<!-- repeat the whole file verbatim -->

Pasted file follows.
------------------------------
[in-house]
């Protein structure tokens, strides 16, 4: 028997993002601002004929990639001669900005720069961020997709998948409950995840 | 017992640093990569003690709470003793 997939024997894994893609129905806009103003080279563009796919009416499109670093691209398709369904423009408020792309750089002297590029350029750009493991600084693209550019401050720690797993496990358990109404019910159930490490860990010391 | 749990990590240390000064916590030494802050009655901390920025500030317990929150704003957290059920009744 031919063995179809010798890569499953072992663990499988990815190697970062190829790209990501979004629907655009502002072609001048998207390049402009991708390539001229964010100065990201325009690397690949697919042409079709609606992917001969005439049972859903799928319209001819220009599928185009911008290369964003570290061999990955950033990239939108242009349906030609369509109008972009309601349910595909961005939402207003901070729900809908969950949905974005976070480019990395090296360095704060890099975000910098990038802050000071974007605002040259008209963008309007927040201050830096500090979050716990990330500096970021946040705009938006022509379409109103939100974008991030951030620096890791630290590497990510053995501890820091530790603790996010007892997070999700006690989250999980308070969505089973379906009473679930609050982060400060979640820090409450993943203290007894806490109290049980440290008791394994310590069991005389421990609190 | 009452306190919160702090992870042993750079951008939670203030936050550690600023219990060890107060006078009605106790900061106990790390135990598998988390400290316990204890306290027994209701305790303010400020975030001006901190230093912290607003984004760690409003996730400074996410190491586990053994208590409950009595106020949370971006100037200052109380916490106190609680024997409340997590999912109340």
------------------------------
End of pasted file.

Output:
[in-house]
């Protein structure tokens, strides 16, 4: 028997993002601002004929990639001669900005720069961020997709998948409950995840 | 017992640093990569003690709470003793 997939024997894994893609129905806009103003080279563009796919009416499109670093691209398709369904423009408020792309750089002297590029350029750009493991600084693209550019401050720690797993496990358990109404019910159930490490860990010391 | 749990990590240390000064916590030494802050009655901390920025500030317990929150704003957290059920009744 031919063995179809010798890569499953072992663990499988990815190697970062190829790209990501979004629907655009502002072609001048998207390049402009991708390539001229964010100065990201325009690397690949697919042409079709609606992917001969005439049972859903799928319209001819220009599928185009911008290369964003570290061999990955950033990239939108242009349906030609369509109008972009309601349910595909961005939402207003901070729900809908969950949905974005976070480019990395090296360095704060890099975000910098990038802050000071974007605002040259008209963008309007927040201050830096500090979050716990990330500096970021946040705009938006022509379409109103939100974008991030951030620096890791630290590497990510053995501890820091530790603790996010007892997070999700006690989250999980308070969505089973379906009473679930609050982060400060979640820090409450993943203290007894806490109290049980440290008791394994310590069991005389421990609190 | 009452306190919160702090992870042993750079951008939670203030936050550690600023219990060890107060006078009605106790900061106990790390135990598998988390400290316990204890306290027994209701305790303010400020975030001006901190230093912290607003984004760690409003996730400074996410190491586990053994208590409950009595106020949370971006100037200052109380916490106190609680024997409340997590999912109340």